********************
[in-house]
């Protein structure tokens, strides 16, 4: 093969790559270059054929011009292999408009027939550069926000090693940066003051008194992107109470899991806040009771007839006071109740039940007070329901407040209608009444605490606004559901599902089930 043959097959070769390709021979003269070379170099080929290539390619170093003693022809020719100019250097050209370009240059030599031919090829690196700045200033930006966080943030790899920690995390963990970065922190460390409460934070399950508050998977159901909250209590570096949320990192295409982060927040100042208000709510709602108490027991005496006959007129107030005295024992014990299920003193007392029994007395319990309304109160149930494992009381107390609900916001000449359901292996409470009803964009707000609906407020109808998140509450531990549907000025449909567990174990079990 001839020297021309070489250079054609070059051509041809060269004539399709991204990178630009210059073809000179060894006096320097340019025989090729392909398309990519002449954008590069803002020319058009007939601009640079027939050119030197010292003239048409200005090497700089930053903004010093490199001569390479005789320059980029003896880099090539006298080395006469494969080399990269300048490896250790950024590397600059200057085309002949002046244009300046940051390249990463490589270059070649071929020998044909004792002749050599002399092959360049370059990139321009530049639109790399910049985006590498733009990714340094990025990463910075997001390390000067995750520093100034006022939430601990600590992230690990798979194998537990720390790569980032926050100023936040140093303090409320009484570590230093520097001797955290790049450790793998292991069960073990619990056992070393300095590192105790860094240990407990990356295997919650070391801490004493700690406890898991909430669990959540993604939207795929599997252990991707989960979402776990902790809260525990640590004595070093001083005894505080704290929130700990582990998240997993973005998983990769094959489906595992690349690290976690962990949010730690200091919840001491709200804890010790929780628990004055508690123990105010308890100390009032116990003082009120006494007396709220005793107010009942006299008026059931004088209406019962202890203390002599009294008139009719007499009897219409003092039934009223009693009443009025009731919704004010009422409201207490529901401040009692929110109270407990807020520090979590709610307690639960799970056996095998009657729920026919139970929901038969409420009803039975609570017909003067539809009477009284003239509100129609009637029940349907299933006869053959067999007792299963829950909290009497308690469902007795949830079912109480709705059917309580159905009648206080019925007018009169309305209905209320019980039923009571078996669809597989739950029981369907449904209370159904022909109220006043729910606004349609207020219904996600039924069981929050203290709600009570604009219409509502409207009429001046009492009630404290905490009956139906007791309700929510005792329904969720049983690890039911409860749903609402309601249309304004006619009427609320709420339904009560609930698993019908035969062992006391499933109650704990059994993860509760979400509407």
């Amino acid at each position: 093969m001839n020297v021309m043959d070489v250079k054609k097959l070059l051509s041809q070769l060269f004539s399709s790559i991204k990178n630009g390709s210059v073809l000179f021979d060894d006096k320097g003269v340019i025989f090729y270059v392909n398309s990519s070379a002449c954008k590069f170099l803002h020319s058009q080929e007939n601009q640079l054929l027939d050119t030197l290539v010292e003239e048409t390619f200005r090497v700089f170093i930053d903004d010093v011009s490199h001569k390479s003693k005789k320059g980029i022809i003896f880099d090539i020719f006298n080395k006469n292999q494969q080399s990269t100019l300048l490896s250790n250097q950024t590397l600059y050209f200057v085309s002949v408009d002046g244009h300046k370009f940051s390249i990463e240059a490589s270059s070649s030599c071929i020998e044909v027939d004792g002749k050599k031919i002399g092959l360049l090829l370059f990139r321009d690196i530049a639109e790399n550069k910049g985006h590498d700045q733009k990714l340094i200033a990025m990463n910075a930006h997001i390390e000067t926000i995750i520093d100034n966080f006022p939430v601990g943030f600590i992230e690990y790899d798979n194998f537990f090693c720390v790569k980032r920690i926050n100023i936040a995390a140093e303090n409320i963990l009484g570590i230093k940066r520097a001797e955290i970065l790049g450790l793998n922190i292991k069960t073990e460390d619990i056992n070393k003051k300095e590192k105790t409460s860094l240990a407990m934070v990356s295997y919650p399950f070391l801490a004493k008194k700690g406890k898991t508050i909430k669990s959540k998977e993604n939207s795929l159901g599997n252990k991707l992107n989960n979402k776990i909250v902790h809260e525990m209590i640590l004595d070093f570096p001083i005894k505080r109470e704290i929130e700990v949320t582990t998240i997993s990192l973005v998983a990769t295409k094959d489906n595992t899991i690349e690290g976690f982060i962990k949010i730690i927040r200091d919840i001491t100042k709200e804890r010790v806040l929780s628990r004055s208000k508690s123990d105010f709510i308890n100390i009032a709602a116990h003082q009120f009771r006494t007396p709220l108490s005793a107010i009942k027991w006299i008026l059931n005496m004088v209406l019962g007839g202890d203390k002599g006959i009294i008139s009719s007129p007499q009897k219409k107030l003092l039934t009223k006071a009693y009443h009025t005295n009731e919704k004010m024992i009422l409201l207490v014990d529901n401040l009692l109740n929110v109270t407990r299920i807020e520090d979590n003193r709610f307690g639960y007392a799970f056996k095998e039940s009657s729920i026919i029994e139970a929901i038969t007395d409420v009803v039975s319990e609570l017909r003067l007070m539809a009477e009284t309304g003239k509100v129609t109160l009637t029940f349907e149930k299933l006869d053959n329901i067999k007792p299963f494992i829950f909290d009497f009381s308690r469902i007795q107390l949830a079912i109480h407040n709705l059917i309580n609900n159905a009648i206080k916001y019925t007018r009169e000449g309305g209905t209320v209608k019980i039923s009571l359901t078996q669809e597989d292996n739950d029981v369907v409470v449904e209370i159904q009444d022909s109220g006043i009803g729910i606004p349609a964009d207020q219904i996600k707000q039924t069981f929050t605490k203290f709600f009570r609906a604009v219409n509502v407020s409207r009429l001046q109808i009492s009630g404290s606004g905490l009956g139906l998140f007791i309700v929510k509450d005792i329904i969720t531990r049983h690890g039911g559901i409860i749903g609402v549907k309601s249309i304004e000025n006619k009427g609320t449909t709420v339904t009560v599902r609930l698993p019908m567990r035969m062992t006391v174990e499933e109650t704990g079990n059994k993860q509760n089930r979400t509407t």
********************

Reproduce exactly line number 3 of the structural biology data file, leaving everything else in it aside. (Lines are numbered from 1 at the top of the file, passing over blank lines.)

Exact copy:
């Amino acid at each position: 093969m001839n020297v021309m043959d070489v250079k054609k097959l070059l051509s041809q070769l060269f004539s399709s790559i991204k990178n630009g390709s210059v073809l000179f021979d060894d006096k320097g003269v340019i025989f090729y270059v392909n398309s990519s070379a002449c954008k590069f170099l803002h020319s058009q080929e007939n601009q640079l054929l027939d050119t030197l290539v010292e003239e048409t390619f200005r090497v700089f170093i930053d903004d010093v011009s490199h001569k390479s003693k005789k320059g980029i022809i003896f880099d090539i020719f006298n080395k006469n292999q494969q080399s990269t100019l300048l490896s250790n250097q950024t590397l600059y050209f200057v085309s002949v408009d002046g244009h300046k370009f940051s390249i990463e240059a490589s270059s070649s030599c071929i020998e044909v027939d004792g002749k050599k031919i002399g092959l360049l090829l370059f990139r321009d690196i530049a639109e790399n550069k910049g985006h590498d700045q733009k990714l340094i200033a990025m990463n910075a930006h997001i390390e000067t926000i995750i520093d100034n966080f006022p939430v601990g943030f600590i992230e690990y790899d798979n194998f537990f090693c720390v790569k980032r920690i926050n100023i936040a995390a140093e303090n409320i963990l009484g570590i230093k940066r520097a001797e955290i970065l790049g450790l793998n922190i292991k069960t073990e460390d619990i056992n070393k003051k300095e590192k105790t409460s860094l240990a407990m934070v990356s295997y919650p399950f070391l801490a004493k008194k700690g406890k898991t508050i909430k669990s959540k998977e993604n939207s795929l159901g599997n252990k991707l992107n989960n979402k776990i909250v902790h809260e525990m209590i640590l004595d070093f570096p001083i005894k505080r109470e704290i929130e700990v949320t582990t998240i997993s990192l973005v998983a990769t295409k094959d489906n595992t899991i690349e690290g976690f982060i962990k949010i730690i927040r200091d919840i001491t100042k709200e804890r010790v806040l929780s628990r004055s208000k508690s123990d105010f709510i308890n100390i009032a709602a116990h003082q009120f009771r006494t007396p709220l108490s005793a107010i009942k027991w006299i008026l059931n005496m004088v209406l019962g007839g202890d203390k002599g006959i009294i008139s009719s007129p007499q009897k219409k107030l003092l039934t009223k006071a009693y009443h009025t005295n009731e919704k004010m024992i009422l409201l207490v014990d529901n401040l009692l109740n929110v109270t407990r299920i807020e520090d979590n003193r709610f307690g639960y007392a799970f056996k095998e039940s009657s729920i026919i029994e139970a929901i038969t007395d409420v009803v039975s319990e609570l017909r003067l007070m539809a009477e009284t309304g003239k509100v129609t109160l009637t029940f349907e149930k299933l006869d053959n329901i067999k007792p299963f494992i829950f909290d009497f009381s308690r469902i007795q107390l949830a079912i109480h407040n709705l059917i309580n609900n159905a009648i206080k916001y019925t007018r009169e000449g309305g209905t209320v209608k019980i039923s009571l359901t078996q669809e597989d292996n739950d029981v369907v409470v449904e209370i159904q009444d022909s109220g006043i009803g729910i606004p349609a964009d207020q219904i996600k707000q039924t069981f929050t605490k203290f709600f009570r609906a604009v219409n509502v407020s409207r009429l001046q109808i009492s009630g404290s606004g905490l009956g139906l998140f007791i309700v929510k509450d005792i329904i969720t531990r049983h690890g039911g559901i409860i749903g609402v549907k309601s249309i304004e000025n006619k009427g609320t449909t709420v339904t009560v599902r609930l698993p019908m567990r035969m062992t006391v174990e499933e109650t704990g079990n059994k993860q509760n089930r979400t509407t």